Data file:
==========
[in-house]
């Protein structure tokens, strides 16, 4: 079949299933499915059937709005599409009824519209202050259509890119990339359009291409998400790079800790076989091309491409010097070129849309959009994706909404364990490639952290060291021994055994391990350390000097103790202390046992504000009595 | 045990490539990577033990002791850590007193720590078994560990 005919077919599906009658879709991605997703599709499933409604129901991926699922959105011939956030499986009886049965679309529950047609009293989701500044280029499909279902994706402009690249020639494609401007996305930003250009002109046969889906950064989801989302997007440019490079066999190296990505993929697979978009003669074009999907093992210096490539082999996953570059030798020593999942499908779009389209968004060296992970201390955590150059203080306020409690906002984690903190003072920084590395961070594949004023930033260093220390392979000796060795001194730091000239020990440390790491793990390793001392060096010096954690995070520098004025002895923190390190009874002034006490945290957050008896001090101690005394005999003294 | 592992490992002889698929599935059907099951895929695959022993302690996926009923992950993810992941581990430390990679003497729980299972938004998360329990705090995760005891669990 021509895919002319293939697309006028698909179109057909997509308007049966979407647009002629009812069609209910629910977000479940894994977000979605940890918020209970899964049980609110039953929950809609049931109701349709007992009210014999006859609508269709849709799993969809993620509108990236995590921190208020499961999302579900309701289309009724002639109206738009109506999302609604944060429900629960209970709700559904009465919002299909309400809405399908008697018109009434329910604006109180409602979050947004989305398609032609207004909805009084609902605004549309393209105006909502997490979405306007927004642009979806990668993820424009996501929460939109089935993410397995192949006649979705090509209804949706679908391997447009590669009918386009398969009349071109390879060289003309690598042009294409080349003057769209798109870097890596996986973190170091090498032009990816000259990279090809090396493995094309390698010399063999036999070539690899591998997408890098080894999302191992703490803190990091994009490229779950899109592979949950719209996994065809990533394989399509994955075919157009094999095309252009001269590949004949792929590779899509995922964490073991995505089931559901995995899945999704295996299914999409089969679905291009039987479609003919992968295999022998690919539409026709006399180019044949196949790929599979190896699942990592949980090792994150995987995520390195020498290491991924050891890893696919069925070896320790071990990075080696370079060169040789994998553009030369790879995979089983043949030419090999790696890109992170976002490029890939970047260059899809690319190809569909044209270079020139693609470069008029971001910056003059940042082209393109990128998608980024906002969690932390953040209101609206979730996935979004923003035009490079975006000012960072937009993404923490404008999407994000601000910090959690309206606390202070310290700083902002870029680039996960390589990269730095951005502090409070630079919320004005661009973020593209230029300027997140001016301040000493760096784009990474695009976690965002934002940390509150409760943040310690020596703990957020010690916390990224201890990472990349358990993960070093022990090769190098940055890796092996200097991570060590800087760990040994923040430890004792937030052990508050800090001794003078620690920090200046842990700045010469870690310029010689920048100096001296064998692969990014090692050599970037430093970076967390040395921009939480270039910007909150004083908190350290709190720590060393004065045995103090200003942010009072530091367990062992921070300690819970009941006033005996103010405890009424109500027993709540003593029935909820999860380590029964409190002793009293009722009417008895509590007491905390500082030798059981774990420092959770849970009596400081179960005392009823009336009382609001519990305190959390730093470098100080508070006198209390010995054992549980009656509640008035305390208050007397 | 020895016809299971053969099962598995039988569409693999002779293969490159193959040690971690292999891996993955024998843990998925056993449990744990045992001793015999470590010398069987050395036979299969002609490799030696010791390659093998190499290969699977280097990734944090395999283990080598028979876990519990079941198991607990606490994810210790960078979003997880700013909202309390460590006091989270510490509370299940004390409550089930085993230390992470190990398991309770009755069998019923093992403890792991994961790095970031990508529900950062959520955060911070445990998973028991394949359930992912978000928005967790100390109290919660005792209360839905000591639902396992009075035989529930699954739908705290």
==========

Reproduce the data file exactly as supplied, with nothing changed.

[in-house]
């Protein structure tokens, strides 16, 4: 079949299933499915059937709005599409009824519209202050259509890119990339359009291409998400790079800790076989091309491409010097070129849309959009994706909404364990490639952290060291021994055994391990350390000097103790202390046992504000009595 | 045990490539990577033990002791850590007193720590078994560990 005919077919599906009658879709991605997703599709499933409604129901991926699922959105011939956030499986009886049965679309529950047609009293989701500044280029499909279902994706402009690249020639494609401007996305930003250009002109046969889906950064989801989302997007440019490079066999190296990505993929697979978009003669074009999907093992210096490539082999996953570059030798020593999942499908779009389209968004060296992970201390955590150059203080306020409690906002984690903190003072920084590395961070594949004023930033260093220390392979000796060795001194730091000239020990440390790491793990390793001392060096010096954690995070520098004025002895923190390190009874002034006490945290957050008896001090101690005394005999003294 | 592992490992002889698929599935059907099951895929695959022993302690996926009923992950993810992941581990430390990679003497729980299972938004998360329990705090995760005891669990 021509895919002319293939697309006028698909179109057909997509308007049966979407647009002629009812069609209910629910977000479940894994977000979605940890918020209970899964049980609110039953929950809609049931109701349709007992009210014999006859609508269709849709799993969809993620509108990236995590921190208020499961999302579900309701289309009724002639109206738009109506999302609604944060429900629960209970709700559904009465919002299909309400809405399908008697018109009434329910604006109180409602979050947004989305398609032609207004909805009084609902605004549309393209105006909502997490979405306007927004642009979806990668993820424009996501929460939109089935993410397995192949006649979705090509209804949706679908391997447009590669009918386009398969009349071109390879060289003309690598042009294409080349003057769209798109870097890596996986973190170091090498032009990816000259990279090809090396493995094309390698010399063999036999070539690899591998997408890098080894999302191992703490803190990091994009490229779950899109592979949950719209996994065809990533394989399509994955075919157009094999095309252009001269590949004949792929590779899509995922964490073991995505089931559901995995899945999704295996299914999409089969679905291009039987479609003919992968295999022998690919539409026709006399180019044949196949790929599979190896699942990592949980090792994150995987995520390195020498290491991924050891890893696919069925070896320790071990990075080696370079060169040789994998553009030369790879995979089983043949030419090999790696890109992170976002490029890939970047260059899809690319190809569909044209270079020139693609470069008029971001910056003059940042082209393109990128998608980024906002969690932390953040209101609206979730996935979004923003035009490079975006000012960072937009993404923490404008999407994000601000910090959690309206606390202070310290700083902002870029680039996960390589990269730095951005502090409070630079919320004005661009973020593209230029300027997140001016301040000493760096784009990474695009976690965002934002940390509150409760943040310690020596703990957020010690916390990224201890990472990349358990993960070093022990090769190098940055890796092996200097991570060590800087760990040994923040430890004792937030052990508050800090001794003078620690920090200046842990700045010469870690310029010689920048100096001296064998692969990014090692050599970037430093970076967390040395921009939480270039910007909150004083908190350290709190720590060393004065045995103090200003942010009072530091367990062992921070300690819970009941006033005996103010405890009424109500027993709540003593029935909820999860380590029964409190002793009293009722009417008895509590007491905390500082030798059981774990420092959770849970009596400081179960005392009823009336009382609001519990305190959390730093470098100080508070006198209390010995054992549980009656509640008035305390208050007397 | 020895016809299971053969099962598995039988569409693999002779293969490159193959040690971690292999891996993955024998843990998925056993449990744990045992001793015999470590010398069987050395036979299969002609490799030696010791390659093998190499290969699977280097990734944090395999283990080598028979876990519990079941198991607990606490994810210790960078979003997880700013909202309390460590006091989270510490509370299940004390409550089930085993230390992470190990398991309770009755069998019923093992403890792991994961790095970031990508529900950062959520955060911070445990998973028991394949359930992912978000928005967790100390109290919660005792209360839905000591639902396992009075035989529930699954739908705290």